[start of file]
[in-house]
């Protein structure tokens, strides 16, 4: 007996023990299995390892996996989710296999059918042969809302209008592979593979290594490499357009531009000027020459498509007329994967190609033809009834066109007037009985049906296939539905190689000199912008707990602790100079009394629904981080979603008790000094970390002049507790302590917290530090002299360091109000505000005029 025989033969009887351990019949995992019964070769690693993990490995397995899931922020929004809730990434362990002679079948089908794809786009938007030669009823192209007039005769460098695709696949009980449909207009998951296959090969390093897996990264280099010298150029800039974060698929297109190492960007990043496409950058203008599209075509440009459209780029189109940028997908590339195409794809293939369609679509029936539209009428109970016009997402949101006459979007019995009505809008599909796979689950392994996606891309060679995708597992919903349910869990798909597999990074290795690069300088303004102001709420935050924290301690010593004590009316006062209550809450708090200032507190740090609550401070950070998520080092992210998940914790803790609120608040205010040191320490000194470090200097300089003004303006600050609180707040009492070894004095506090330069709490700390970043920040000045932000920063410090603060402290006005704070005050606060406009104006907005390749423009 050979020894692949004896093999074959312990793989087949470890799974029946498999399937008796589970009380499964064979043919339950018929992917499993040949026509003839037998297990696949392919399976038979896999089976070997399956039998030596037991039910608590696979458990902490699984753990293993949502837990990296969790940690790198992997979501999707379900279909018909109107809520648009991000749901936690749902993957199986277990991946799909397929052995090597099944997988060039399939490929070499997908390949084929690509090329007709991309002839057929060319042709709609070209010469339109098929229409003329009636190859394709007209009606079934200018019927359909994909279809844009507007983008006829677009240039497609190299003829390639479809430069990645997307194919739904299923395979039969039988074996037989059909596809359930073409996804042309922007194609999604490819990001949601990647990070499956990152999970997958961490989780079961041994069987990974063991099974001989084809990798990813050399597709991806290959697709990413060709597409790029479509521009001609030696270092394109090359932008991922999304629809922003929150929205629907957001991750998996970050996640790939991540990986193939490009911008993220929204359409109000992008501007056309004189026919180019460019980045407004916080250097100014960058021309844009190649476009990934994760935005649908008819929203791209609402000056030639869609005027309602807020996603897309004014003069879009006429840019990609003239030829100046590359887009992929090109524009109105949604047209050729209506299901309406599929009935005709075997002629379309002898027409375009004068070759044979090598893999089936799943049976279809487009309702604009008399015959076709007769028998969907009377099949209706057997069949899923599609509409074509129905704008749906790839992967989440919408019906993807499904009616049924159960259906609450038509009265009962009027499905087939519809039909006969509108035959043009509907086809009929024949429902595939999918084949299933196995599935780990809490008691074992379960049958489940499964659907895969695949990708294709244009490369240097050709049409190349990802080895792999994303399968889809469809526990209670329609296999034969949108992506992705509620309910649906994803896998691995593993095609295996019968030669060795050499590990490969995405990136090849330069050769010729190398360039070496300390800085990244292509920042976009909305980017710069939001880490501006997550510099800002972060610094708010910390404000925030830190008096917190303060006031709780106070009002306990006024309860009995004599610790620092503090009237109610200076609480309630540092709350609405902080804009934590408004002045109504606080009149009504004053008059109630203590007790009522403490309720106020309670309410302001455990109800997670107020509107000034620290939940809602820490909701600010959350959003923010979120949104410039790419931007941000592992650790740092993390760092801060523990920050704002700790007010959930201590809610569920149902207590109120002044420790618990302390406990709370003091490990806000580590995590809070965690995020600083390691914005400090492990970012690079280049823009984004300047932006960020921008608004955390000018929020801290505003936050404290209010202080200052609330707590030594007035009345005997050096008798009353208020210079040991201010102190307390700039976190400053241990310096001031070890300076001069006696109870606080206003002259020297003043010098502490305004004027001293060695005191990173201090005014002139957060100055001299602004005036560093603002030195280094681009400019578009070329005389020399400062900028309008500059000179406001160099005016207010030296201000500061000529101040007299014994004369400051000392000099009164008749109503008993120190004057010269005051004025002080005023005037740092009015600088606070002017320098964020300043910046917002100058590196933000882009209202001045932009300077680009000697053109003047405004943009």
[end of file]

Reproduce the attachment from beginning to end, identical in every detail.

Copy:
[in-house]
């Protein structure tokens, strides 16, 4: 007996023990299995390892996996989710296999059918042969809302209008592979593979290594490499357009531009000027020459498509007329994967190609033809009834066109007037009985049906296939539905190689000199912008707990602790100079009394629904981080979603008790000094970390002049507790302590917290530090002299360091109000505000005029 025989033969009887351990019949995992019964070769690693993990490995397995899931922020929004809730990434362990002679079948089908794809786009938007030669009823192209007039005769460098695709696949009980449909207009998951296959090969390093897996990264280099010298150029800039974060698929297109190492960007990043496409950058203008599209075509440009459209780029189109940028997908590339195409794809293939369609679509029936539209009428109970016009997402949101006459979007019995009505809008599909796979689950392994996606891309060679995708597992919903349910869990798909597999990074290795690069300088303004102001709420935050924290301690010593004590009316006062209550809450708090200032507190740090609550401070950070998520080092992210998940914790803790609120608040205010040191320490000194470090200097300089003004303006600050609180707040009492070894004095506090330069709490700390970043920040000045932000920063410090603060402290006005704070005050606060406009104006907005390749423009 050979020894692949004896093999074959312990793989087949470890799974029946498999399937008796589970009380499964064979043919339950018929992917499993040949026509003839037998297990696949392919399976038979896999089976070997399956039998030596037991039910608590696979458990902490699984753990293993949502837990990296969790940690790198992997979501999707379900279909018909109107809520648009991000749901936690749902993957199986277990991946799909397929052995090597099944997988060039399939490929070499997908390949084929690509090329007709991309002839057929060319042709709609070209010469339109098929229409003329009636190859394709007209009606079934200018019927359909994909279809844009507007983008006829677009240039497609190299003829390639479809430069990645997307194919739904299923395979039969039988074996037989059909596809359930073409996804042309922007194609999604490819990001949601990647990070499956990152999970997958961490989780079961041994069987990974063991099974001989084809990798990813050399597709991806290959697709990413060709597409790029479509521009001609030696270092394109090359932008991922999304629809922003929150929205629907957001991750998996970050996640790939991540990986193939490009911008993220929204359409109000992008501007056309004189026919180019460019980045407004916080250097100014960058021309844009190649476009990934994760935005649908008819929203791209609402000056030639869609005027309602807020996603897309004014003069879009006429840019990609003239030829100046590359887009992929090109524009109105949604047209050729209506299901309406599929009935005709075997002629379309002898027409375009004068070759044979090598893999089936799943049976279809487009309702604009008399015959076709007769028998969907009377099949209706057997069949899923599609509409074509129905704008749906790839992967989440919408019906993807499904009616049924159960259906609450038509009265009962009027499905087939519809039909006969509108035959043009509907086809009929024949429902595939999918084949299933196995599935780990809490008691074992379960049958489940499964659907895969695949990708294709244009490369240097050709049409190349990802080895792999994303399968889809469809526990209670329609296999034969949108992506992705509620309910649906994803896998691995593993095609295996019968030669060795050499590990490969995405990136090849330069050769010729190398360039070496300390800085990244292509920042976009909305980017710069939001880490501006997550510099800002972060610094708010910390404000925030830190008096917190303060006031709780106070009002306990006024309860009995004599610790620092503090009237109610200076609480309630540092709350609405902080804009934590408004002045109504606080009149009504004053008059109630203590007790009522403490309720106020309670309410302001455990109800997670107020509107000034620290939940809602820490909701600010959350959003923010979120949104410039790419931007941000592992650790740092993390760092801060523990920050704002700790007010959930201590809610569920149902207590109120002044420790618990302390406990709370003091490990806000580590995590809070965690995020600083390691914005400090492990970012690079280049823009984004300047932006960020921008608004955390000018929020801290505003936050404290209010202080200052609330707590030594007035009345005997050096008798009353208020210079040991201010102190307390700039976190400053241990310096001031070890300076001069006696109870606080206003002259020297003043010098502490305004004027001293060695005191990173201090005014002139957060100055001299602004005036560093603002030195280094681009400019578009070329005389020399400062900028309008500059000179406001160099005016207010030296201000500061000529101040007299014994004369400051000392000099009164008749109503008993120190004057010269005051004025002080005023005037740092009015600088606070002017320098964020300043910046917002100058590196933000882009209202001045932009300077680009000697053109003047405004943009």